In 1860, Edmund was a school teacher in Carbondale, IL (He had been a teacher since 1850). His age on the Census is listed as 35, but since he was born on 01Dec26, he could only have been 34 in 1860. His wife, Mary, was also born in England, and is listed as being 39 years old. The value of their real property is listed as $400., and their personal property $200. Edmund's name is listed as: "Edward," for some reason. "Edward" is also shown as an alternate name on the CWSS.

  There are no children listed on the Census, and there were none in the obituary. Probably, there were no children, or they died before Edmund did. I don't know yet when Mary died or where she is buried, but I might look into that later.

  I'm sending this along now as sometimes my attempts to post are getting eaten. Better to risk losing a short posting than a lengthy one.  :)

CARBONDALE TWP 1860 PG 1

Last edited on Thu Jan 10th, 2008 10:05 pm by Texas Defender



 Posted: Thu Jan 10th, 2008 08:46 pm
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Roger
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Thanks for another very interesting post.

Incidently my middle name is Edward:shock:



 Posted: Thu Jan 10th, 2008 08:55 pm
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ole
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Incidently my middle name is Edward.
Want to swap middle names? I'll give you Marlin for your Edward and throw in a few bucks to boot.

ole



 Posted: Thu Jan 10th, 2008 09:39 pm
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Texas Defender
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Roger-

  I've done a little more poking around, and developed some more info on Edmund (some not consistent with the 1860 Census).

  I looked for the Newsomes in the 1850 Census of Jackson County. I found only someone named Amos Newsom (No "e " on end). He is listed as a 19 year old laborer. Since Newsome is sometimes referred to as: "Newsom," this could possibly be a younger brother of Edmund. The other Newsomes apparently lived in another county at this time.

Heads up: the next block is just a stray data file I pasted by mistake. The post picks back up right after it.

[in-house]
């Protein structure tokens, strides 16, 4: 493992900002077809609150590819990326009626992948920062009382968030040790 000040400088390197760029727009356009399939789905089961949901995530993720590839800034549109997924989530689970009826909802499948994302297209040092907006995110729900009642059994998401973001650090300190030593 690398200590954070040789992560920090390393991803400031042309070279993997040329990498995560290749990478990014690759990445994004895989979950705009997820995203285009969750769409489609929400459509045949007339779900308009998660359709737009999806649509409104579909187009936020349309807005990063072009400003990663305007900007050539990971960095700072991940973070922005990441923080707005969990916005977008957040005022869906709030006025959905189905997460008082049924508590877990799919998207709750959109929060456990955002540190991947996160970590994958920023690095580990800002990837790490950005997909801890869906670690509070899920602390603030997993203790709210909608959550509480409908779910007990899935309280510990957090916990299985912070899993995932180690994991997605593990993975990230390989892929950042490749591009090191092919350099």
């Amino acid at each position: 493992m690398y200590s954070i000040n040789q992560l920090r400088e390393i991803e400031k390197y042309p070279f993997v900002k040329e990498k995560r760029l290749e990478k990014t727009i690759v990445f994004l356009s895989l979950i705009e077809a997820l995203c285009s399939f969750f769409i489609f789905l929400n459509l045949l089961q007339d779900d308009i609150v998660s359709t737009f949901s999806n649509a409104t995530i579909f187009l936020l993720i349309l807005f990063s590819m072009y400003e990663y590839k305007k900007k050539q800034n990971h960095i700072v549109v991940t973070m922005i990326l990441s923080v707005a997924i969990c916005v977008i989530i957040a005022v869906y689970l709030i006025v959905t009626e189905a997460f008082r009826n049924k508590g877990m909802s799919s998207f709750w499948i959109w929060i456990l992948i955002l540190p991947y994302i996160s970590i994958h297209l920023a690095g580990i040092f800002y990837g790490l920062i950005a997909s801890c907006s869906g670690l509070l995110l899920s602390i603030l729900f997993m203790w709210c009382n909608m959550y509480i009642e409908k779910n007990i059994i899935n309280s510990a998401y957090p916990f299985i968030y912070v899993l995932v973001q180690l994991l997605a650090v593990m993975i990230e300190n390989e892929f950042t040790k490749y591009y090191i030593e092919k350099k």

A look at Carbondale in 1855 shows no Newsomes, so Edmund lived elsewhere until 1856 at least.

  A list of mortalities in the county in 1860 shows the deaths of two small children, John H. Newsome (Age 4) and Mary Newsome (Age 1). Since there weren't many Newsomes around, and since Edmund and Mary were married in 1856, its probable that these were their children. Cause of death is: "Brain fever."

1860 Mortality Index

  Here is an amusing story of how Edmund and another teacher solved a dispute in 1852.

TEACHERS OF JACKSON COUNTY

  Perhaps more interesting is the census of 1870 in Carbondale. It shows Edmund as a surveyor, along with wife Mary. There is apparantly now a nine year old son named: "Ben." :D You said previously that Edmund's father was Benjamin. Perhaps this one is named after him. I can only assume that son Ben died before Edmund (1895).

1870 Census of Carbondale, Jackson Co., IL

  Note that the 1870 Census says that Mary was born in IL. The 1860 Census said that she was born in England. Her maiden name was apparently : "Phipher." I see no other families in the county with a name like that. Where she came from is still a puzzle to me. I have noticed that there were a number of families named: "Pipher" in other counties of Illinois. So, that might have been her name.

  I have looked into probate records. Edmund's estate was probated in 1896. The executor was not his wife, so I must assume that she died before then.

N PROBATES AT IRAD

  I don't see Newsomes in Carbondale in 1900. They might all have been deceased by then. More work will be needed before my assumptions can be proven- or disproven.

Last edited on Thu Jan 10th, 2008 10:33 pm by Texas Defender



 Posted: Thu Jan 10th, 2008 09:46 pm
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Texas Defender
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Ole-